Very sorry about my carelessness.  
    Northern NM, 624 watts PV, The Kid CC, GC-2 batteries @ 24 VDC, Outback VFX3524M
  • inetdoginetdog Solar Expert Posts: 3,123 ✭✭✭✭
    vtmaps said:

    For cold Voc why do you multiply by 1.25 twice?  I design with just a single 1.25 multiplier for Voc.

    --vtMaps

    OOOOps!  I made a mistake. Multiply once for voltage. Multiply twice for Amperage rating for wire.  

    Very sorry about my carelessness.  
    Your advice was not totally out of line, just wrong in this context.
    If the specification for Voc is not immediately available you can approximate it as 1.25 times the Vmp voltage. So you will sometimes use that as your first factor of 1.25.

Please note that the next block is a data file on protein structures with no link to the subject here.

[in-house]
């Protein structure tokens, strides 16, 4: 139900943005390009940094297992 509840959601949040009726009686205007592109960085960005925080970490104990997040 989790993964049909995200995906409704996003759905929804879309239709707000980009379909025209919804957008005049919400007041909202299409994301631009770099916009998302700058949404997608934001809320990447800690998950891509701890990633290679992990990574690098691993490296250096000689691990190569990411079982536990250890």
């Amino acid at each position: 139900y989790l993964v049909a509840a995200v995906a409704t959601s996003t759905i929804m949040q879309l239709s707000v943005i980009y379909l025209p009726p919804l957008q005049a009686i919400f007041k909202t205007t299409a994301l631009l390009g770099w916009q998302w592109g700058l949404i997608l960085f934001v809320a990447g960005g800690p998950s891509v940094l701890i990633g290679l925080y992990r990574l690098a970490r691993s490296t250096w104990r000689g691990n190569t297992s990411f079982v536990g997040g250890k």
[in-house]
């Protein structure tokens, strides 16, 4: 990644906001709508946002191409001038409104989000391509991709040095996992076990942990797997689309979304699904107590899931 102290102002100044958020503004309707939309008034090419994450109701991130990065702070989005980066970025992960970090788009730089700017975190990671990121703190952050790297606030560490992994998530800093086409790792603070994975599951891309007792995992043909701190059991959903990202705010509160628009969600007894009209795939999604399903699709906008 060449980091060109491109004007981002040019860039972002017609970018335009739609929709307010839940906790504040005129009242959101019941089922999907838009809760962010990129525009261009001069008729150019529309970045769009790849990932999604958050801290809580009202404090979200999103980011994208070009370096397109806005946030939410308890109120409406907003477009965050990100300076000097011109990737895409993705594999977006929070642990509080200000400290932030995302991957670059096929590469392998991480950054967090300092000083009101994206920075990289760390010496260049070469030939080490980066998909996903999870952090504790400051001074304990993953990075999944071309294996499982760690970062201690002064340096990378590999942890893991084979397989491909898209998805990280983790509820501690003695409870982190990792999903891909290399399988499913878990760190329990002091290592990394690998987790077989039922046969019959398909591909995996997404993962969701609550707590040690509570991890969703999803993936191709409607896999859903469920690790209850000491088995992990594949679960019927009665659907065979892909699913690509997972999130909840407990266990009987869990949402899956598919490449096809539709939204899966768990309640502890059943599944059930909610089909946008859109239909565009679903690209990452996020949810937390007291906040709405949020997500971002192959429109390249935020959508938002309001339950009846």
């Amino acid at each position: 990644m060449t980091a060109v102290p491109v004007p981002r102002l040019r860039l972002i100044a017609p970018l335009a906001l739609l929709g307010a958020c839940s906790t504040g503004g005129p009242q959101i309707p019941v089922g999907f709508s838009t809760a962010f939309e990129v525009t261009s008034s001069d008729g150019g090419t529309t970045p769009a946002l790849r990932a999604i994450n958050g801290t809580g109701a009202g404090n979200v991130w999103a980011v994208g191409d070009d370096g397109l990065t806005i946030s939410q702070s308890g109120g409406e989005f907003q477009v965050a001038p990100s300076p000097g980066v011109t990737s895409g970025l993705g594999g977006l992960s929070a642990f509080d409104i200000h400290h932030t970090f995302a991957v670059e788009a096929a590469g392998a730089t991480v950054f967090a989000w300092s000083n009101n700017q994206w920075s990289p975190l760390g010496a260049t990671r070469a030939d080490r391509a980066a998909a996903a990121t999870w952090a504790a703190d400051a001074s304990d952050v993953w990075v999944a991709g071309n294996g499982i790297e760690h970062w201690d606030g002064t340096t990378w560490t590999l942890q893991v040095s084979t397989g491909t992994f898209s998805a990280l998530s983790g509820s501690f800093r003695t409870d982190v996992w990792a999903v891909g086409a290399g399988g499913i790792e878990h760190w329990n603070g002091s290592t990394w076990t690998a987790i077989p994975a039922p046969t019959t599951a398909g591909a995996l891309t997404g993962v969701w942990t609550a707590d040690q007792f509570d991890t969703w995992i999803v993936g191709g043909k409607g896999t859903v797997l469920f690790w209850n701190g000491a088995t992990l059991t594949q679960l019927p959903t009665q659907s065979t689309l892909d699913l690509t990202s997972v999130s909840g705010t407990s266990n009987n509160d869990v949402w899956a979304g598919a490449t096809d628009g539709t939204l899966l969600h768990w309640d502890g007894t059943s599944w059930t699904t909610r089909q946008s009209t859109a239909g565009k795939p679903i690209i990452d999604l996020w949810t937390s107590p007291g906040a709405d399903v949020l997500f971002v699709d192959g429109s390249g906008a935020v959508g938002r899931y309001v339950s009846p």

Then you can either use the known temperature coefficient of Voc and worst case temperature to calculate maximum voltage or you can get a conservative (except for Alaska!) multiplier of 1.25.

    You are right in your recognition that the Imp and Isc figures are first multiplied by 1.25 to allow for cloud or snow effects increasing the output above the STC numbers. And the second 1.25 there (in the NEC) is because the current will be continuous (full value for three or more hours.)
    SMA SB 3000, old BP panels.
  • vtmapsvtmaps Solar Expert Posts: 3,741 ✭✭✭✭
    inetdog said:
    You are right in your recognition that the Imp and Isc figures are first multiplied by 1.25 to allow for cloud or snow effects increasing the output above the STC numbers. And the second 1.25 there (in the NEC) is because the current will be continuous (full value for three or more hours.)